I had a similar problem over here a few years ago when a friend of mine informed me he was changing his car. I asked he was getting and he said, "Well, I've bought a SEAT."
I, of course, being always ready for a joke, replied, "What will you buy next, the wheels? How long before you can afford it all? Hohoho."

SEAT is the Spanish equivalent of FIAT, the Italian car company, but was quite new in england in those days.


Top
#99976 - 04/16/03 12:54 AM Re: Brand name troubles
RubyRed Offline
member

Registered: 03/02/03
Posts: 104
>"What will you buy next, the wheels? How long before you can afford it all? Hohoho."<

Roffle, Rhubarb! You have humor like my husband! I used to roll my eyes and groan, but after 24 years, I actually find myself amused at his jokes!

Regarding brand names....If I remember correctly, Texaco (or perhaps Exxon) the oil company, used to be called Enco. Sometime in the late 60s or early 70s, the company expanded its services to the Orient. It seems Enco in Japanese (or Chinese or Cantonese?) losely translates to mean "stop" So, of course they had to change the name.....

Note: this was obviously before the internet, and bogus stories of this nature were therefore not prevalent. In fact the reason I remember the story, was because my mother heard it on the Paul Harvey show on the car radio, while we were driving down the road, and she laughed out loud.....not something she is wont to do. So, I guess it stuck in my mind.




Top
#99977 - 04/16/03 02:22 AM Re: Brand name troubles
Bingley Offline
Carpal Tunnel

Registered: 04/09/00
Posts: 3065
Loc: Jakarta
I heard a similar story about a USn car company which produced a car called Nova and was worried about the fact that it wasn't selling in Latin America.No va being the Spanish for doesn't go.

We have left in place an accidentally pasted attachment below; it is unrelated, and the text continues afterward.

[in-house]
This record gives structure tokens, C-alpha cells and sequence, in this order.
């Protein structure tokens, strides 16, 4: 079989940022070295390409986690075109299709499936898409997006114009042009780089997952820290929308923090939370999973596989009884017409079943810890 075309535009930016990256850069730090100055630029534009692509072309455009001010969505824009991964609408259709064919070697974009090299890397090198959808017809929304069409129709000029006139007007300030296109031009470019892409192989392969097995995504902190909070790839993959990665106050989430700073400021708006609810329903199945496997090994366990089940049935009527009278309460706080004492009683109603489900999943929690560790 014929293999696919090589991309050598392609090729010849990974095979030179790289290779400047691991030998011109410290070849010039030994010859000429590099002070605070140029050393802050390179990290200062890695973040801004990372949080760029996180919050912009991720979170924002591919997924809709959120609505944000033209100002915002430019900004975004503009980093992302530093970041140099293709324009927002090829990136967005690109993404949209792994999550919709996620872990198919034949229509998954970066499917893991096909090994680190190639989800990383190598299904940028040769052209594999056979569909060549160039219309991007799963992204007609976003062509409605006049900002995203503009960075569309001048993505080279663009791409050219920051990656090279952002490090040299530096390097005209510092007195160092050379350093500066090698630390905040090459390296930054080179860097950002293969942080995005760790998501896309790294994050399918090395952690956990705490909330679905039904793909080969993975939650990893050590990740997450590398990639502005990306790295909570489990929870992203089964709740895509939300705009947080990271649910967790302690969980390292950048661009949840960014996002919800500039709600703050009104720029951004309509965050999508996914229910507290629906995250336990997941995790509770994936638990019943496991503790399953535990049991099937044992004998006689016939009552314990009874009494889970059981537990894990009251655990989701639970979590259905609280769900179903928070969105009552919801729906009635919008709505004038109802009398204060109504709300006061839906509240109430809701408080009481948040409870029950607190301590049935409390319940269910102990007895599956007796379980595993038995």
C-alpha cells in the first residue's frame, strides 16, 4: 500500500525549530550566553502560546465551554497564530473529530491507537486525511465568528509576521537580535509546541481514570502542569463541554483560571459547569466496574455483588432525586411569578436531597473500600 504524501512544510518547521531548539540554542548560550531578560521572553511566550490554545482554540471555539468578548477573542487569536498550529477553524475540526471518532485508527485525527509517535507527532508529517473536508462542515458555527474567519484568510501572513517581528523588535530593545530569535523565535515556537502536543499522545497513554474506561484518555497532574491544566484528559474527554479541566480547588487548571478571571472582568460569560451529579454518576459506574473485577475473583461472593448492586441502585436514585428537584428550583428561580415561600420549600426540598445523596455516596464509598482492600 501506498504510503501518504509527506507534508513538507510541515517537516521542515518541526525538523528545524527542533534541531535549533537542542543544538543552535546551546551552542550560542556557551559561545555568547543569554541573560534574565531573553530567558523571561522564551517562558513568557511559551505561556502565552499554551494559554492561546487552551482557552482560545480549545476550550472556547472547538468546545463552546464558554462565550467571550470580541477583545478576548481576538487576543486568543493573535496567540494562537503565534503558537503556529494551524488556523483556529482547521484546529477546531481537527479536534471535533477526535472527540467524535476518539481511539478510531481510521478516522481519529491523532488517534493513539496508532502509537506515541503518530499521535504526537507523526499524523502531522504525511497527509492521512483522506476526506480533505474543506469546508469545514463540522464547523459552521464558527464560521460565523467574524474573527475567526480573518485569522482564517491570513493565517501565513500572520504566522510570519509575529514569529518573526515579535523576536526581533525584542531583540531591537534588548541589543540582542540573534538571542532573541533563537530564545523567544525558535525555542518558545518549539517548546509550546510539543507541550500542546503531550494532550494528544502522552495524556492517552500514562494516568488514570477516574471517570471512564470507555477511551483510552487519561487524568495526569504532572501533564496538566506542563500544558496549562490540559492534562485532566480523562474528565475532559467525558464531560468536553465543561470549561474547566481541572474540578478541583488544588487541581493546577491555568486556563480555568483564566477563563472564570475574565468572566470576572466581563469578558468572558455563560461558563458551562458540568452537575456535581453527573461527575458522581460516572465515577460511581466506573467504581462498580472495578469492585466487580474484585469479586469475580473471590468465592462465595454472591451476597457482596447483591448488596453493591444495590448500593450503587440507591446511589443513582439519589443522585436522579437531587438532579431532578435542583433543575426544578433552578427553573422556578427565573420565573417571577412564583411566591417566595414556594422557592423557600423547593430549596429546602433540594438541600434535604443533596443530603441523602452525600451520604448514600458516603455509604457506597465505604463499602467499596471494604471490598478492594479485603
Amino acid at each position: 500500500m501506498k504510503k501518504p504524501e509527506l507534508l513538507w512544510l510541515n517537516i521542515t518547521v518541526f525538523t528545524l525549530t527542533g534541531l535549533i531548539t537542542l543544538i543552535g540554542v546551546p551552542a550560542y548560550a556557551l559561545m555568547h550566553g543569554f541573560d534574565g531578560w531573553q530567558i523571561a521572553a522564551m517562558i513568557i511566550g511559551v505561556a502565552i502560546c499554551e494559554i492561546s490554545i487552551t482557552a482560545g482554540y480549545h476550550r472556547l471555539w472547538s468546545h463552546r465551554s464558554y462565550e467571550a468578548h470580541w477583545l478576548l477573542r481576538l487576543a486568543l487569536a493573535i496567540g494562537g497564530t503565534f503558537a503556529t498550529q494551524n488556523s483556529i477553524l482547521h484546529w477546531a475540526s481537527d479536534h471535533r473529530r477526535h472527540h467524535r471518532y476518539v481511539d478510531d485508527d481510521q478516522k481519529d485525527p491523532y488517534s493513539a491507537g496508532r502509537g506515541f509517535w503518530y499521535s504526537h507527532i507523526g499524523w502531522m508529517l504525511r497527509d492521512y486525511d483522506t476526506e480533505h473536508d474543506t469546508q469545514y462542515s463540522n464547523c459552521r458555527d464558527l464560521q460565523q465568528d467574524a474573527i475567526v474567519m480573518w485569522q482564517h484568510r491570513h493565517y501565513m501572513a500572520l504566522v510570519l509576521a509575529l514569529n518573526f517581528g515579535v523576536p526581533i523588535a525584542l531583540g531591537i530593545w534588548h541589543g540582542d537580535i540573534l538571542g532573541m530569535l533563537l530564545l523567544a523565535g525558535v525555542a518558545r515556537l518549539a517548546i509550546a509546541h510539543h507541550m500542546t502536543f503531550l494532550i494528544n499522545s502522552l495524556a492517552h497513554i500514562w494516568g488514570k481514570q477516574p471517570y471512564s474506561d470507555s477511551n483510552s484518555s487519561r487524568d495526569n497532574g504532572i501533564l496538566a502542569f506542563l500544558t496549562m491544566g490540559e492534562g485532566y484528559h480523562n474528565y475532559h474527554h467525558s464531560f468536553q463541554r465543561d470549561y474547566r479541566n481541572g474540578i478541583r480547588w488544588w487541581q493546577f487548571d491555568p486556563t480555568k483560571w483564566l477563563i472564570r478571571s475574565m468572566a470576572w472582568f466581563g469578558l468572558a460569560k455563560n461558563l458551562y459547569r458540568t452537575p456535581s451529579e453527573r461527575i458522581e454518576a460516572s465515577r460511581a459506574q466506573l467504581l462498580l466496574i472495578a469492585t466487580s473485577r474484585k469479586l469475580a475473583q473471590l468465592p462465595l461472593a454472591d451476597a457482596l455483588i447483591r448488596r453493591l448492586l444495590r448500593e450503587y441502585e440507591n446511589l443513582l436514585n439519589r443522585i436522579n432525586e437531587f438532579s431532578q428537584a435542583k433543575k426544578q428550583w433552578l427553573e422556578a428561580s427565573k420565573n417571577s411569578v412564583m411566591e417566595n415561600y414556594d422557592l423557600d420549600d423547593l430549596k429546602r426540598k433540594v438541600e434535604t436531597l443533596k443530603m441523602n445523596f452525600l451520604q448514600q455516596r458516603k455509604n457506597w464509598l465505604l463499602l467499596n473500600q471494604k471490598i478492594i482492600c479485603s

Bingley
_________________________
Bingley

Top
#99978 - 04/16/03 02:28 AM Re: Brand name troubles
Bingley Offline
Carpal Tunnel

Registered: 04/09/00
Posts: 3065
Loc: Jakarta
And I don't know if it's true but it is rumoured that Grampian TV was originally going to be called Scottish Highlands and Islands Television.

Bingley
_________________________
Bingley

Top
#99979 - 04/16/03 06:10 AM Re: Brand name troubles
Capfka Offline
Pooh-Bah

Registered: 06/28/02
Posts: 1624
Loc: Utter Placebo, Planet Reebok
Ah, who gives a ... Oh, I see what you mean.


Top
#99980 - 04/16/03 07:03 AM Re: Brand name troubles
Faldage Offline
Carpal Tunnel

Registered: 12/01/00
Posts: 13803
before the internet, and bogus stories of this nature were therefore not prevalent

But by no means non-existent. Way I heard it enko meant broken car in Japanese. Never heard any confirmation from anybody actually knew Japanese.

The Nova story is also pre-internet and has been fairly well demolished. See:
http://www.snopes.com/business/misxlate/nova.htm

As a sidelight on the Esso story, there was a pre-internet legend that Exxon was made up from a combination of Esso and Nixon.


Top
Page 1 of 9 1 2 3 4 5 6 7 8 9 >

Moderator:  Jackie 
Forum Stats
8746 Members
16 Forums
13809 Topics
215499 Posts

Max Online: 3341 @ 12/09/11 02:15 PM
Newest Members
bobwar, Johnreed28, Lakshman, dcsteve, Jorg
8746 Registered Users
Who's Online
0 registered (), 28 Guests and 3 Spiders online.
Key: Admin, Global Mod, Mod
Top Posters (30 Days)
endymion6 110
LukeJavan8 100
wofahulicodoc 83
A C Bowden 53
Tromboniator 9
tuhin 2
TitoMatito 1
tsuwm 1
Jorg 1
FoFong 1
Top Posters
wwh 13858
Faldage 13803
Jackie 11609
tsuwm 10523
Buffalo Shrdlu 7210
LukeJavan8 6591
AnnaStrophic 6511
Wordwind 6296
of troy 5400
BranShea 5282

Disclaimer: Wordsmith.org is not responsible for views expressed on this site. Use of this forum is at your own risk and liability - you agree to hold Wordsmith.org and its associates harmless as a condition of using it.

Home | Today's Word | Yesterday's Word | Subscribe | FAQ | Archives | Search | Feedback
Wordsmith Talk | Wordsmith Chat

© 2014 Wordsmith